Should you wish something other than a meal, you can get ice cream from the nevería, popsicles from the paletería, or gaspachos from the gaspachería. Other vendors sell jugos (juices), cacahuates (peanuts), raspados (shaved flavored ice) garbanzos, elotes (corn ears) and esquites (corn in a cup). You can find mobile fruit vendors with tasty cups of in-season fruit, or mangos with chili powder on a stick, churros (fried dough in long bendy tubes covered in sugar), tamales, camotes (sweet potatoes), churros de maíz (long thin fried corn sticks served with tomatoes, cabbage, and hot sauce) and kettle fried potato chips served with limón, salt and hot sauce.  All for just a few pesos. Who needs fast food when you can have freshly prepared delights every single day?



Filed under Mexican Food and Drink

Alcohol and Mexico–like oil and water

The first alcoholic beverages in Mexico were created from the agave plant which is the source of tequila, mezcal, raicilla, bacanora, comiteco, curado, Licor de henequén, and pulque.

The story goes that the creation of the maguey (agave) plant was the result of the ill-fated love between Mayahuel, a goddess of fertility and Quetzalcóatl.  Mayahuel’s busybody abuelita (grandmother) sought to separate the lovers so Mayahuel and Quetzalcóatl transformed themselves into a single tree with two branches. Granny sliced Mayahuel’s branch into many small pieces which Quetzalcóatl buried, weeping copious tears.  From Mayahuel’s remains, the maguey plant was born. When the plant matures, the sweep sap (aguamiel) that seeps from the center is said to be the remnants of the tears shed by Quetzalcóatl.

Unfermented aguamiel known as octli was given to the elderly, sick and women after childbirth and used as a ceremonial drink for the entire family including babies and children on certain occasions. The fermented aguamiel (octli poliuhqui) was used to treat depression and given to dull the pain before ceremonial sacrifices. The recipe for the alcoholic octli poliuhqui (now known as pulque) was given to humans by Patécatl who was married to Mayahuel.

Patécatl and Mayahuel had 400 children known as the Los Centzon Totochtin. These 400 minor deities de los borrachos (drunks) were associated with dreams and awakening, confusion and lucidity, and death. Their birth gave Mayahuel a holy duality. Not only was she a goddess of fertility and the earth with multiple breasts to nourish her many children, but also with the creation of pulque and her love for Quetzalcóatl, she became associated with drunkenness and adultery. Her influence was so great that one day of every month was devoted to her and children born on that day were destined to become drunks or commit adultery (probably while drunk).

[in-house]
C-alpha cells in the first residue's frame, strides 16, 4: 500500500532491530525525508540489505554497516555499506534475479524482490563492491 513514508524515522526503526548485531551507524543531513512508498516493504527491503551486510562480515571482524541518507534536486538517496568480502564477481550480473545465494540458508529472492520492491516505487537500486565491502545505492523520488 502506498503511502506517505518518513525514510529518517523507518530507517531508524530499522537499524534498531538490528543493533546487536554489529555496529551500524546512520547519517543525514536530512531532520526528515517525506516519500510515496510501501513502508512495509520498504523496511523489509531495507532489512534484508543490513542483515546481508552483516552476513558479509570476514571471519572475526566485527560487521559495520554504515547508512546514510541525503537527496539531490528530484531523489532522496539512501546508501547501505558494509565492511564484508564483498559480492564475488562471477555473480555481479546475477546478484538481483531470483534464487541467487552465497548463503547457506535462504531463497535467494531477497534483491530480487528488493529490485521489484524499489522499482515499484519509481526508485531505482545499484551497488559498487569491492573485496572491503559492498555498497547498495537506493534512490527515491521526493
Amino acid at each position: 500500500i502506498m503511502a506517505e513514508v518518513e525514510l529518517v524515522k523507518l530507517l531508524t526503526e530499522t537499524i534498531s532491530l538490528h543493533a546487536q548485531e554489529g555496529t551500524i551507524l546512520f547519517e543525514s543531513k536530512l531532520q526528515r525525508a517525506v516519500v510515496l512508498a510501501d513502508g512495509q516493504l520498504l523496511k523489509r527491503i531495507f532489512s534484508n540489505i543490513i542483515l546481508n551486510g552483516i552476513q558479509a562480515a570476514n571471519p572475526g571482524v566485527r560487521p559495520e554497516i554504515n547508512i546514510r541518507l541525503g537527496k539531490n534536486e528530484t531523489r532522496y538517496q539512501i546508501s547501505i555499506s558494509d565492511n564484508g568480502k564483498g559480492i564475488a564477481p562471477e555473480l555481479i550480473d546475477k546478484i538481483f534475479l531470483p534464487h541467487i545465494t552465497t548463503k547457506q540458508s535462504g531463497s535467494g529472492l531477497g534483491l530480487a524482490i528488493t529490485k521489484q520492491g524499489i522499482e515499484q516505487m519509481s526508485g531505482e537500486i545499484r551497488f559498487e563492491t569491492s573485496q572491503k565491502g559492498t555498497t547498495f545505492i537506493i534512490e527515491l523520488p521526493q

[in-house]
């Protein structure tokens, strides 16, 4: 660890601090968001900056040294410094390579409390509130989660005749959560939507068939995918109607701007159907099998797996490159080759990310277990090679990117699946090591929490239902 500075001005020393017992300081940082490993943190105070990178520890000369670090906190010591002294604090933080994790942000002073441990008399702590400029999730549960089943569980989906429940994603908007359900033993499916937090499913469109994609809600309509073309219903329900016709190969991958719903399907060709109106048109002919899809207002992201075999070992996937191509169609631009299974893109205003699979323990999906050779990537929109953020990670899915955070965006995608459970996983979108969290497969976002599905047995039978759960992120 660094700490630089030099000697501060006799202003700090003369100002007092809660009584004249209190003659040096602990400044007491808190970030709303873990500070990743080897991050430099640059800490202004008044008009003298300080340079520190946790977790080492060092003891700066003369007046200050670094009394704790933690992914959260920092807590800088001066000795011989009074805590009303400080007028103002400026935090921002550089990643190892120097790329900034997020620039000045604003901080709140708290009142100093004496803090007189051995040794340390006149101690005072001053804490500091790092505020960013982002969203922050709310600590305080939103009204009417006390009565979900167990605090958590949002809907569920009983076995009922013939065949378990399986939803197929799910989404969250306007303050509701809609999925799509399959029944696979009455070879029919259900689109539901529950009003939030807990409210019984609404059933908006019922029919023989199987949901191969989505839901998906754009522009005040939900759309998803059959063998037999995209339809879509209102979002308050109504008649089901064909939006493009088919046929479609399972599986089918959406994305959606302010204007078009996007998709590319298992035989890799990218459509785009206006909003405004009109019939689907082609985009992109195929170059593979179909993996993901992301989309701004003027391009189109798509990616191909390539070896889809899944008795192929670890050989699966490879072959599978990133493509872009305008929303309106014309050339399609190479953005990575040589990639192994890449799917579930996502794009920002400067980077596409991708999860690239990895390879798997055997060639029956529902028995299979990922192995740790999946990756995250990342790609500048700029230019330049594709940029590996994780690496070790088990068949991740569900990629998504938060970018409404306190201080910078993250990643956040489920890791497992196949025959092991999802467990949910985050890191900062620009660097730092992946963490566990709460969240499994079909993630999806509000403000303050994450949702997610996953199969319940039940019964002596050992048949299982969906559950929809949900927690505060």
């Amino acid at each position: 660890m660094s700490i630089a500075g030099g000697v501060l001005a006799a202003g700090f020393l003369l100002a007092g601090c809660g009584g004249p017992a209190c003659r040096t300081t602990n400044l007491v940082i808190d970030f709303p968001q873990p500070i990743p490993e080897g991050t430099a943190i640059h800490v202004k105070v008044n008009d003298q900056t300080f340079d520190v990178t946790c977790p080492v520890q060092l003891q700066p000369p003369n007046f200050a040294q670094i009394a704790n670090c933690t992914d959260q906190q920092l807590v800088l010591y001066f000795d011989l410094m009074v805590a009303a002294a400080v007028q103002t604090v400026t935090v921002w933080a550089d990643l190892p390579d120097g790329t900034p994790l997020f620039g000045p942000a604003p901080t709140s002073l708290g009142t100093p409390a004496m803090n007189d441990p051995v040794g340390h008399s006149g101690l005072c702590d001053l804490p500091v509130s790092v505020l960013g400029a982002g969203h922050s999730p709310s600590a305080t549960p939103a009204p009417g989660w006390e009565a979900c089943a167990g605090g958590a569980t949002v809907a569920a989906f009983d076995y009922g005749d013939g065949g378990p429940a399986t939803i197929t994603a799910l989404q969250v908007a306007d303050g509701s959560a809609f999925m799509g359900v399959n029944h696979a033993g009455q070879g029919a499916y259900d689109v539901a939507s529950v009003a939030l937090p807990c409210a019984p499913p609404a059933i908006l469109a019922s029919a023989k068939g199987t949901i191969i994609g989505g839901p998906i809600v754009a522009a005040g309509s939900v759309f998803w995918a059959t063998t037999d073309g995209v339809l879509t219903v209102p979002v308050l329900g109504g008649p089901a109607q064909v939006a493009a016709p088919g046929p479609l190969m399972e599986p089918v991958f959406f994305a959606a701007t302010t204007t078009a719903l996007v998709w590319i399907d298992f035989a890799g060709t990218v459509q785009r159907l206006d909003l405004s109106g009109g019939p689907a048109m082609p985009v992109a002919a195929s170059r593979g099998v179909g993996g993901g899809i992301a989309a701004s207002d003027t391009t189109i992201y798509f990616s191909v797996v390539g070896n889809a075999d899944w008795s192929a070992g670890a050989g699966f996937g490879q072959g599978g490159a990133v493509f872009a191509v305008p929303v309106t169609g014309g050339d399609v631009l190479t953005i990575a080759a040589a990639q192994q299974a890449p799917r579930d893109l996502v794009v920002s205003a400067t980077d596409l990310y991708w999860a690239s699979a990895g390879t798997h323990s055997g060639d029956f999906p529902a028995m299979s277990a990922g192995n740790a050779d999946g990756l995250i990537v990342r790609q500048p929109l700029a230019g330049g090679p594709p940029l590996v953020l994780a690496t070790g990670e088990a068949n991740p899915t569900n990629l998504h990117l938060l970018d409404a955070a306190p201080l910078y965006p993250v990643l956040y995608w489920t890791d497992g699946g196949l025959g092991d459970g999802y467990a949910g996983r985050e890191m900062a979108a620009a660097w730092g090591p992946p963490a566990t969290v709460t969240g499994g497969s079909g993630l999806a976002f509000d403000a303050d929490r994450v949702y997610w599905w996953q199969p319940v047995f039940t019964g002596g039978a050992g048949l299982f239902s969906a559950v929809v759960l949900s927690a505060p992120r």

Understanding the strength of the fermented aguamiel, excessive drinking was prohibited. In fact, public drunkenness was punishable by death unless you were over the age of 70. 

Not content with the local inebriants, Spanish conquerors imported plants from their native land and found that the climate and soil composition were an ideal environment to grow grapes.

Several areas were already known for their cultivation and fermentation of wild grades. The Mexicas called alcohol made from wild grapes acacholli. The Purépechas referred to it as seruráni. The Otomíes used the term obxi and to the Tarahumaras it was known asúri.


Vineyards outside of San Miguel de Allende

After the Spanish conquest, Hernán Cortés had seeds brought from Cuba from plants originally brought from Spain for wine production in Mexico. In 1524, he decreed that Spanish settlers should plant 1000 grape vines for every 100 native servants owned. The first vineyards were established in Huejotzingo and around the conquered Mexico City. This hybrid plant was known as xocomecatl in náhuatl and the resulting alcoholic beverage was known as tlapaloctli.

In 1531 the Spanish king Carlos V ordered that emmigrants destined for Mexico settlement take grape vines and olives for cultivation. Converting the indigenous took a back burner to wine production in Metztitlán. The Augustine monks of the area managed to create enough wine to meet local consumption needs and export to Mexico City, which they sent by the wagonload. Not to be outdone, the Jesuit monks in Baja California cultivated grape plants to provide for the thirst of the California missions up and down the coast beginning with San Diego de Alcalá

Thus, vineyards became a profitable enterprise in Mexico post-conquest. This wine producing prosperity continued unchecked until 1595 when King Felipe II prohibited the planting of new vines in the country because the wines being produced in Mexico were of superior quality to wines being produced in Spain which made the Spanish wine producers unhappy.

Even Miguel Hidalgo practiced vitivinicultura in what is now known as Dolores Hidalgo, Guanajuato. Unfortunately, Virrey Francisco Xavier Venegas destroyed his vineyard in retaliation for Hidalgo’s treasonous acts against the Spanish crown during the War for Independence.

Fermented maguey and grape consumption aside, Mexico is the world’s tenth largest beer consumer and the third largest beer producer. There are two main beer producers in Mexico. Cervecería Cuauhtémoc Moctezuma and Grupo Modelo